The Shock of Nevermore

Each time I pick up a pen these days, I am reminded of Ingmar Bergman’s admonition that “the only worthwhile subject is man’s relationship with god.”

My father would have turned sixty-eight yesterday. I do not know how to celebrate him now that he is gone, although I know he would smack me if he saw me brooding. But I cannot help replaying his birthday last year when we sat in a Wisconsin steakhouse one month after his lung transplant. After ten months of waiting for the phone to ring and remaining within a thirty-minute radius of a hospital in an unfamiliar city, we had completed our mission: he had a new lung. I remember how proud he was to be in public without his hoses, cables, and oxygen tank. How the doctors said he would live for a very long time. Three months later he died of septic shock. I’ve been replaying many things this year. His last hours. The touch of his hand as the machine flatlined. The things I should have said and done (although I’m told it’s more constructive to say wish instead of should). The dark questions of mortality and meaning in an irrational universe. And I still have not accepted the death of my mother, who died seven years ago.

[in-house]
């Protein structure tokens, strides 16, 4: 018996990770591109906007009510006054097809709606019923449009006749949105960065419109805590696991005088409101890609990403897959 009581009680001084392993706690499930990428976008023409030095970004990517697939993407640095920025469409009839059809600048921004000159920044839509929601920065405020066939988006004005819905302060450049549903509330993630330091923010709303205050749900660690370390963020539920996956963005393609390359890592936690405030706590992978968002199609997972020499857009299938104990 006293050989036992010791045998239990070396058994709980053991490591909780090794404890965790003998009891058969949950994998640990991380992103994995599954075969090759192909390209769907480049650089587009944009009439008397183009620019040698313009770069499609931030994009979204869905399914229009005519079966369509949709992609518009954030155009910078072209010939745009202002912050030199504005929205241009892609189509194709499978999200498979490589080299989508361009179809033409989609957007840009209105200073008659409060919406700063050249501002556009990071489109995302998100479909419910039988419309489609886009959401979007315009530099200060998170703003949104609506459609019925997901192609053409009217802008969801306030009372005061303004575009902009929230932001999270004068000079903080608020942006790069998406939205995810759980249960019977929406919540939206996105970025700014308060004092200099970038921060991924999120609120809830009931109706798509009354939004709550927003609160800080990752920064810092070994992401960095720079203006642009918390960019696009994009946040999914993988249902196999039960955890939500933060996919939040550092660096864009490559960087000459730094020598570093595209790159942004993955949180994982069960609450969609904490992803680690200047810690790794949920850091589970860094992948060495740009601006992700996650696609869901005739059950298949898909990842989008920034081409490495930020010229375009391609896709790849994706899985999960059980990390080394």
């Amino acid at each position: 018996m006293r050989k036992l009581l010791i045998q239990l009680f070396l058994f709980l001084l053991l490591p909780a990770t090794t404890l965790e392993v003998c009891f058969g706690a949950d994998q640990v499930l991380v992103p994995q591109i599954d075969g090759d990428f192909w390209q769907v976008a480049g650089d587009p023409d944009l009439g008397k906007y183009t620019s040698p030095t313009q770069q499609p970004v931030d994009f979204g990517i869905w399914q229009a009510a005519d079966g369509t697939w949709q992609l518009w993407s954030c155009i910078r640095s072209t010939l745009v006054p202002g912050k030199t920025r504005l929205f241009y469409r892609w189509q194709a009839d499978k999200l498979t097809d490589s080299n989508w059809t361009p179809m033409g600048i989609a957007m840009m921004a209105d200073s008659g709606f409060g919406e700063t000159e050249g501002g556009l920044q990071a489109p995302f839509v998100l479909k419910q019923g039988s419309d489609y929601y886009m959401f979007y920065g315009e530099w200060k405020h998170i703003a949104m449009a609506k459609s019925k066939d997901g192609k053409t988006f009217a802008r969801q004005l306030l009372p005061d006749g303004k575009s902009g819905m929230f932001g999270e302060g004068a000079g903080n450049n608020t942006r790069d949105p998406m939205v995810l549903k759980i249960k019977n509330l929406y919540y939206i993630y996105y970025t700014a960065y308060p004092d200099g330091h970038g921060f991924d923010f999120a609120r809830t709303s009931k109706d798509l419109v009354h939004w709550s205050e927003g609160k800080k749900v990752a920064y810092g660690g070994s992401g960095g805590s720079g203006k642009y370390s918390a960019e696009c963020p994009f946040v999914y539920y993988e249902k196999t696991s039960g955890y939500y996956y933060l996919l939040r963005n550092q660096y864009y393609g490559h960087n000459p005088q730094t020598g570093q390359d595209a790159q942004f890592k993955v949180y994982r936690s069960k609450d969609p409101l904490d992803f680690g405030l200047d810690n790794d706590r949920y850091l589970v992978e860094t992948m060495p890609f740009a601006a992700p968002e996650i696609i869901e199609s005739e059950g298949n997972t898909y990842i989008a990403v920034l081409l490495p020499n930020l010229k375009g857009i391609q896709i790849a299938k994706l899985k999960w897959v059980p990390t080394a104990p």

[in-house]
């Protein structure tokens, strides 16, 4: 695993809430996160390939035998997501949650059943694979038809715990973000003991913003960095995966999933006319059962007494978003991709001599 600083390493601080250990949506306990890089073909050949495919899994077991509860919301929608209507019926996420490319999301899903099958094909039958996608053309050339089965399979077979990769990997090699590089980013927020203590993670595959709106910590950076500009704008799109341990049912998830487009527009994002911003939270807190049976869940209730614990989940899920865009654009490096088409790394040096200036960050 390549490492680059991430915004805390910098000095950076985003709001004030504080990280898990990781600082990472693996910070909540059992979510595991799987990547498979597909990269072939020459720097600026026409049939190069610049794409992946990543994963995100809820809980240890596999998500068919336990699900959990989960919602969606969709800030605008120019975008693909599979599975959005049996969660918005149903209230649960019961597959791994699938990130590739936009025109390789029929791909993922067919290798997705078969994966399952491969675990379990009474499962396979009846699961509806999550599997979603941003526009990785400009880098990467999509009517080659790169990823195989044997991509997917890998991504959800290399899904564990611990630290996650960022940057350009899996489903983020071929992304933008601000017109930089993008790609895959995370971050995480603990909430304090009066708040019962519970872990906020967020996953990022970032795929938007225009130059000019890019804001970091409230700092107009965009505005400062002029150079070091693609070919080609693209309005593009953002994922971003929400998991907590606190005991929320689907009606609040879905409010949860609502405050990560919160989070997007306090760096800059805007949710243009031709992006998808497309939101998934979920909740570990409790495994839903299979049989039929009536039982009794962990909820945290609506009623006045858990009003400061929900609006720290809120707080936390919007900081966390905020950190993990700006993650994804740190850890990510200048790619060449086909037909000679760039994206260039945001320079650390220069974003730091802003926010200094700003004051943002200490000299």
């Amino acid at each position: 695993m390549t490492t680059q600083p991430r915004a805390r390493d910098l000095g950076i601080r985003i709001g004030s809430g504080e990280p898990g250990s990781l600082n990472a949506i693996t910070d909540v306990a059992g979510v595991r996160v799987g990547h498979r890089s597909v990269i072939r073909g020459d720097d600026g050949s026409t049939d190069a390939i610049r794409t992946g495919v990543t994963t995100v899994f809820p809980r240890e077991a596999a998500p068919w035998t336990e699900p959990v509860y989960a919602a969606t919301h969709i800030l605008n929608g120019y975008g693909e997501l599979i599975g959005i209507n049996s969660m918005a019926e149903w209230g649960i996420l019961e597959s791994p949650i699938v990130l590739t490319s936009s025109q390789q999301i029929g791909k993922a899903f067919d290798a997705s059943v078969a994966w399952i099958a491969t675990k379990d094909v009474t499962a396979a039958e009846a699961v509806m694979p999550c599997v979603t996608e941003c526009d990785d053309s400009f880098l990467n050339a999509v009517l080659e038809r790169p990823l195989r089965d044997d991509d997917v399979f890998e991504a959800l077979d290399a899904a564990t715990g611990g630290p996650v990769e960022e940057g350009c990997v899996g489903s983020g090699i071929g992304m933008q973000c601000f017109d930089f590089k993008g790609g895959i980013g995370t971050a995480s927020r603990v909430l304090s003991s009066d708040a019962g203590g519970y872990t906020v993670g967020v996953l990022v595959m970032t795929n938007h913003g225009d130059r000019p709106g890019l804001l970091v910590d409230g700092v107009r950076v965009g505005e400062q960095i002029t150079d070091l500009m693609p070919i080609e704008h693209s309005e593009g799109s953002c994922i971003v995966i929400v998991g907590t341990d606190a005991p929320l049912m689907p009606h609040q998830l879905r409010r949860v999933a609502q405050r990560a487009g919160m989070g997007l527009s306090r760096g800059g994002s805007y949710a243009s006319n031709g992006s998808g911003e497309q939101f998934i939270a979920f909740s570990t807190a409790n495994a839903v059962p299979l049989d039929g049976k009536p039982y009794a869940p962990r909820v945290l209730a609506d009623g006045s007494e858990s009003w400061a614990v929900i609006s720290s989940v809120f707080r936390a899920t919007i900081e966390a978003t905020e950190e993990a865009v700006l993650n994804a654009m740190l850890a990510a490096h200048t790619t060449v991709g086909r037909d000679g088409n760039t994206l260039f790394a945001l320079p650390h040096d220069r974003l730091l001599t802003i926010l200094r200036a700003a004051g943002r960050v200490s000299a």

Notes from the end of a world. Searching for faith in the digital age. atlasminor.com

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